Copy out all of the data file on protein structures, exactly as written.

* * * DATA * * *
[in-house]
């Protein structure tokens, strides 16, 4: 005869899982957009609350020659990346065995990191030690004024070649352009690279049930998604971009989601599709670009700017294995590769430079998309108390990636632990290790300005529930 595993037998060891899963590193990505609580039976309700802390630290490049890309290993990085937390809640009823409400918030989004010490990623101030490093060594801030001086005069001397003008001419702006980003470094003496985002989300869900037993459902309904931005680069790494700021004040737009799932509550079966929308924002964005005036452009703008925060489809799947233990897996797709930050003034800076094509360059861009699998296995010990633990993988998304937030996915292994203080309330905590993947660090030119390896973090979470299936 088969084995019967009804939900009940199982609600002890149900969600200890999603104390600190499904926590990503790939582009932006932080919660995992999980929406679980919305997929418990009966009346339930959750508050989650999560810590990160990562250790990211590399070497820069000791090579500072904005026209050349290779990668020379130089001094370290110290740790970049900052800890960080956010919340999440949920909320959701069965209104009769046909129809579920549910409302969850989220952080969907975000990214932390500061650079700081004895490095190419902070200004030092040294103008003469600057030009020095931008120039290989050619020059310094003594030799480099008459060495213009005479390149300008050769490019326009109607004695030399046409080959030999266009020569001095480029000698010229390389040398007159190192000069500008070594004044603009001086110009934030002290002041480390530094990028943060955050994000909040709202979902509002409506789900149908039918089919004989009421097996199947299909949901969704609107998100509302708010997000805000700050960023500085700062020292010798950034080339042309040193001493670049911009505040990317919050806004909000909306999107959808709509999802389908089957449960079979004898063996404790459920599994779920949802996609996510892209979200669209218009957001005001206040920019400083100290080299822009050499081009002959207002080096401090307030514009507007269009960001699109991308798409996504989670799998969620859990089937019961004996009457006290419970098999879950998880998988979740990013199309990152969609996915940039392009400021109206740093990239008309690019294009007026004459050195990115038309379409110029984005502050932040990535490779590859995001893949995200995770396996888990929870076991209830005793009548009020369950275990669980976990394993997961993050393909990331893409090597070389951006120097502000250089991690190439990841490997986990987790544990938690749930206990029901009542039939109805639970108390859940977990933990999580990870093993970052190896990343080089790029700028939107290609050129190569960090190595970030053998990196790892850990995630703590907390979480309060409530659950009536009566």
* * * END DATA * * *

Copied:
[in-house]
């Protein structure tokens, strides 16, 4: 005869899982957009609350020659990346065995990191030690004024070649352009690279049930998604971009989601599709670009700017294995590769430079998309108390990636632990290790300005529930 595993037998060891899963590193990505609580039976309700802390630290490049890309290993990085937390809640009823409400918030989004010490990623101030490093060594801030001086005069001397003008001419702006980003470094003496985002989300869900037993459902309904931005680069790494700021004040737009799932509550079966929308924002964005005036452009703008925060489809799947233990897996797709930050003034800076094509360059861009699998296995010990633990993988998304937030996915292994203080309330905590993947660090030119390896973090979470299936 088969084995019967009804939900009940199982609600002890149900969600200890999603104390600190499904926590990503790939582009932006932080919660995992999980929406679980919305997929418990009966009346339930959750508050989650999560810590990160990562250790990211590399070497820069000791090579500072904005026209050349290779990668020379130089001094370290110290740790970049900052800890960080956010919340999440949920909320959701069965209104009769046909129809579920549910409302969850989220952080969907975000990214932390500061650079700081004895490095190419902070200004030092040294103008003469600057030009020095931008120039290989050619020059310094003594030799480099008459060495213009005479390149300008050769490019326009109607004695030399046409080959030999266009020569001095480029000698010229390389040398007159190192000069500008070594004044603009001086110009934030002290002041480390530094990028943060955050994000909040709202979902509002409506789900149908039918089919004989009421097996199947299909949901969704609107998100509302708010997000805000700050960023500085700062020292010798950034080339042309040193001493670049911009505040990317919050806004909000909306999107959808709509999802389908089957449960079979004898063996404790459920599994779920949802996609996510892209979200669209218009957001005001206040920019400083100290080299822009050499081009002959207002080096401090307030514009507007269009960001699109991308798409996504989670799998969620859990089937019961004996009457006290419970098999879950998880998988979740990013199309990152969609996915940039392009400021109206740093990239008309690019294009007026004459050195990115038309379409110029984005502050932040990535490779590859995001893949995200995770396996888990929870076991209830005793009548009020369950275990669980976990394993997961993050393909990331893409090597070389951006120097502000250089991690190439990841490997986990987790544990938690749930206990029901009542039939109805639970108390859940977990933990999580990870093993970052190896990343080089790029700028939107290609050129190569960090190595970030053998990196790892850990995630703590907390979480309060409530659950009536009566």